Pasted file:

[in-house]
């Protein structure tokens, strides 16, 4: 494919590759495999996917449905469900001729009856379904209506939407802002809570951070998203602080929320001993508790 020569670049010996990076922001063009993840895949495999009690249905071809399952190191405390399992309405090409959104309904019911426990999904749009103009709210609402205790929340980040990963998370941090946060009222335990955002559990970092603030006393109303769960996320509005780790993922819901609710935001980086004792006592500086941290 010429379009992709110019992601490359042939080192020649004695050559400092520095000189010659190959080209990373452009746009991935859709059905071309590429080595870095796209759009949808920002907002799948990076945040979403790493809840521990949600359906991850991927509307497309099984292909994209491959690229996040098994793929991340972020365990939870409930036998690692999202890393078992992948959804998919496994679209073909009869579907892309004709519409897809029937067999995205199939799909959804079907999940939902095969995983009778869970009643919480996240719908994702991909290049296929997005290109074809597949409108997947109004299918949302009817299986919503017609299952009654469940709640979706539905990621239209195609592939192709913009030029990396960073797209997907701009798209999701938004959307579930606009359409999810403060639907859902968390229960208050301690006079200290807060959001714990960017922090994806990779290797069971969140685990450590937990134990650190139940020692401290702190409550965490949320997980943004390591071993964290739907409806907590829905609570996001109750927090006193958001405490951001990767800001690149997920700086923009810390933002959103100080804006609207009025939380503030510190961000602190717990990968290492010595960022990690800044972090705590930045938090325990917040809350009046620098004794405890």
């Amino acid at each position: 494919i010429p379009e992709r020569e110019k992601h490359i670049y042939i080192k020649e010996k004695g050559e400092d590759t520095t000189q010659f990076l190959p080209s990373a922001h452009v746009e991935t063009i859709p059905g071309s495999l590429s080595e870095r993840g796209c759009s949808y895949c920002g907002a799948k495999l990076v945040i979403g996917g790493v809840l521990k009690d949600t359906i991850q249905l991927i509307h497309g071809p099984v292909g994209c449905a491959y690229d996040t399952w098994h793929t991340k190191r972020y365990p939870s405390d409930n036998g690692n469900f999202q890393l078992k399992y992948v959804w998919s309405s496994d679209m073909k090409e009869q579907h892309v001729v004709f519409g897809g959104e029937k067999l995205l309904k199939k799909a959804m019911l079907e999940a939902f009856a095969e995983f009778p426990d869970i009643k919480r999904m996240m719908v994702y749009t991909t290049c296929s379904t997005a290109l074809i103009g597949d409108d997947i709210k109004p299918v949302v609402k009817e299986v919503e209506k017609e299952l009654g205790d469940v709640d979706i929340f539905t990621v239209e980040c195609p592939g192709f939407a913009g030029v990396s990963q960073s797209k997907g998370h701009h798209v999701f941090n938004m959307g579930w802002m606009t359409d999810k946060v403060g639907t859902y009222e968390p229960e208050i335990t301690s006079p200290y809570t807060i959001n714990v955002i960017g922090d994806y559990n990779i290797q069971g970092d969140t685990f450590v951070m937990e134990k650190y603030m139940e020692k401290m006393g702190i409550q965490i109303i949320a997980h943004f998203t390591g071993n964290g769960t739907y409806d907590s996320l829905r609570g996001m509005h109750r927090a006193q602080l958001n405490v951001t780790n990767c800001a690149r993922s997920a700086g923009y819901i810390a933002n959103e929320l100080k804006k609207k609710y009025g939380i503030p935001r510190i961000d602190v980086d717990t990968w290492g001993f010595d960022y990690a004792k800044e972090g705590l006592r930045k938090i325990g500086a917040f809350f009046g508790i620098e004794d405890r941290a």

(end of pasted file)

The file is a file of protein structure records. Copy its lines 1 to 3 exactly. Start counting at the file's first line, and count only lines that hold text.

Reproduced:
[in-house]
């Protein structure tokens, strides 16, 4: 494919590759495999996917449905469900001729009856379904209506939407802002809570951070998203602080929320001993508790 020569670049010996990076922001063009993840895949495999009690249905071809399952190191405390399992309405090409959104309904019911426990999904749009103009709210609402205790929340980040990963998370941090946060009222335990955002559990970092603030006393109303769960996320509005780790993922819901609710935001980086004792006592500086941290 010429379009992709110019992601490359042939080192020649004695050559400092520095000189010659190959080209990373452009746009991935859709059905071309590429080595870095796209759009949808920002907002799948990076945040979403790493809840521990949600359906991850991927509307497309099984292909994209491959690229996040098994793929991340972020365990939870409930036998690692999202890393078992992948959804998919496994679209073909009869579907892309004709519409897809029937067999995205199939799909959804079907999940939902095969995983009778869970009643919480996240719908994702991909290049296929997005290109074809597949409108997947109004299918949302009817299986919503017609299952009654469940709640979706539905990621239209195609592939192709913009030029990396960073797209997907701009798209999701938004959307579930606009359409999810403060639907859902968390229960208050301690006079200290807060959001714990960017922090994806990779290797069971969140685990450590937990134990650190139940020692401290702190409550965490949320997980943004390591071993964290739907409806907590829905609570996001109750927090006193958001405490951001990767800001690149997920700086923009810390933002959103100080804006609207009025939380503030510190961000602190717990990968290492010595960022990690800044972090705590930045938090325990917040809350009046620098004794405890």
């Amino acid at each position: 494919i010429p379009e992709r020569e110019k992601h490359i670049y042939i080192k020649e010996k004695g050559e400092d590759t520095t000189q010659f990076l190959p080209s990373a922001h452009v746009e991935t063009i859709p059905g071309s495999l590429s080595e870095r993840g796209c759009s949808y895949c920002g907002a799948k495999l990076v945040i979403g996917g790493v809840l521990k009690d949600t359906i991850q249905l991927i509307h497309g071809p099984v292909g994209c449905a491959y690229d996040t399952w098994h793929t991340k190191r972020y365990p939870s405390d409930n036998g690692n469900f999202q890393l078992k399992y992948v959804w998919s309405s496994d679209m073909k090409e009869q579907h892309v001729v004709f519409g897809g959104e029937k067999l995205l309904k199939k799909a959804m019911l079907e999940a939902f009856a095969e995983f009778p426990d869970i009643k919480r999904m996240m719908v994702y749009t991909t290049c296929s379904t997005a290109l074809i103009g597949d409108d997947i709210k109004p299918v949302v609402k009817e299986v919503e209506k017609e299952l009654g205790d469940v709640d979706i929340f539905t990621v239209e980040c195609p592939g192709f939407a913009g030029v990396s990963q960073s797209k997907g998370h701009h798209v999701f941090n938004m959307g579930w802002m606009t359409d999810k946060v403060g639907t859902y009222e968390p229960e208050i335990t301690s006079p200290y809570t807060i959001n714990v955002i960017g922090d994806y559990n990779i290797q069971g970092d969140t685990f450590v951070m937990e134990k650190y603030m139940e020692k401290m006393g702190i409550q965490i109303i949320a997980h943004f998203t390591g071993n964290g769960t739907y409806d907590s996320l829905r609570g996001m509005h109750r927090a006193q602080l958001n405490v951001t780790n990767c800001a690149r993922s997920a700086g923009y819901i810390a933002n959103e929320l100080k804006k609207k609710y009025g939380i503030p935001r510190i961000d602190v980086d717990t990968w290492g001993f010595d960022y990690a004792k800044e972090g705590l006592r930045k938090i325990g500086a917040f809350f009046g508790i620098e004794d405890r941290a």